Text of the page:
How does Station A calculate the financials for a solar plus battery storage system?

We determine the financials for a solar plus battery storage system by calculating the battery energy limit, battery subsidies, battery lost electricity cost, and savings in addition to modeling the stand-alone assets.

Our model for solar and battery storage reuses some key components from our solar model and our battery model, so we will not re-copy those models here. Shared methodologies include:

  • Solar technical potential
  • Physical limits on battery size, both indoor and outdoor
  • Solar CAPEX
  • Battery CAPEX, except for subsidy calculations
  • Battery bill savings
  • Energy savings
  • GHG emissions savings

There are also substantial new calculations that are done only for solar + batteries, which are described further below:

Battery Energy Limit

When paired with solar, we relax the limit on battery power capacity from 50% of the building's annual peak to 100% of annual peak. We add a new limit: the battery capacity in kWh may not exceed 4 times the capacity of the solar array in kW.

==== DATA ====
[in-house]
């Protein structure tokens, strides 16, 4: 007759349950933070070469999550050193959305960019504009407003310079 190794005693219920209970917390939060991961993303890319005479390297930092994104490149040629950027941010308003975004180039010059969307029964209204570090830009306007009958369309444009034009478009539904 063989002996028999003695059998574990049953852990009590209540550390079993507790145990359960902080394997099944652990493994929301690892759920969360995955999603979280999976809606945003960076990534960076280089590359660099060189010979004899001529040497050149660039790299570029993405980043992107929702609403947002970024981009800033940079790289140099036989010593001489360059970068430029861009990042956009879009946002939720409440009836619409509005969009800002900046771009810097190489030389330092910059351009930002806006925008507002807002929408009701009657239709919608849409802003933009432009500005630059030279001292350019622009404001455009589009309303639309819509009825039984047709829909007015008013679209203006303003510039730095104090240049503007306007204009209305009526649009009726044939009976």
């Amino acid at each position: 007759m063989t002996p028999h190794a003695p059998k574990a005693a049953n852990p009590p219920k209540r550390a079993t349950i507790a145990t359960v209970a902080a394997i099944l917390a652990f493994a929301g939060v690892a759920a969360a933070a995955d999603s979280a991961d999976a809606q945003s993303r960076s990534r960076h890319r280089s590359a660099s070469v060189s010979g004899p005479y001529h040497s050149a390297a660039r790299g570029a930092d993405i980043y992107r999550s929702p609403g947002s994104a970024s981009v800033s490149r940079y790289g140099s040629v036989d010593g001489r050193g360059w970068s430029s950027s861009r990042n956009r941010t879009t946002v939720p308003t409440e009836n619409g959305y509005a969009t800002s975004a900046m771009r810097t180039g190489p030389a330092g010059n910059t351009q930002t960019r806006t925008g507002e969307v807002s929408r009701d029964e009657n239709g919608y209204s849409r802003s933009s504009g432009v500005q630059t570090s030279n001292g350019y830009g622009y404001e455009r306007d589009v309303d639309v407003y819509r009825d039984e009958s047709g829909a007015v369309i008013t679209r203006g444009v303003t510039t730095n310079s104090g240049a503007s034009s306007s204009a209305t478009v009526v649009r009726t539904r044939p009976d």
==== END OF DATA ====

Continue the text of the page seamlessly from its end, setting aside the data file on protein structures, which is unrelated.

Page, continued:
Battery Subsidies

In areas where California's Self-Generation Incentive Program (SGIP) applies, we apply a $250/kWh subsidy to the cost of the battery (not solar) when paired with solar (Rather than $350, as we do for stand-alone). We limit the SGIP subsidy to covering 50% of CAPEX, so in cases where battery costs are < $500/kWh, we assume that SGIP subsidizes 50% of cost.

We assume that the Investment Tax Credit subsidy of 26% of CAPEX applies to both the solar and the battery when they are sited together.

Battery Lost Electricity Cost

When operating with solar, we assume that a battery cycles 250 times per year, as opposed to 100 when operating alone. This results in a lost electricity cost of:



We calculate the solar and battery savings by the same methods that we use when modeling them as stand-alone assets.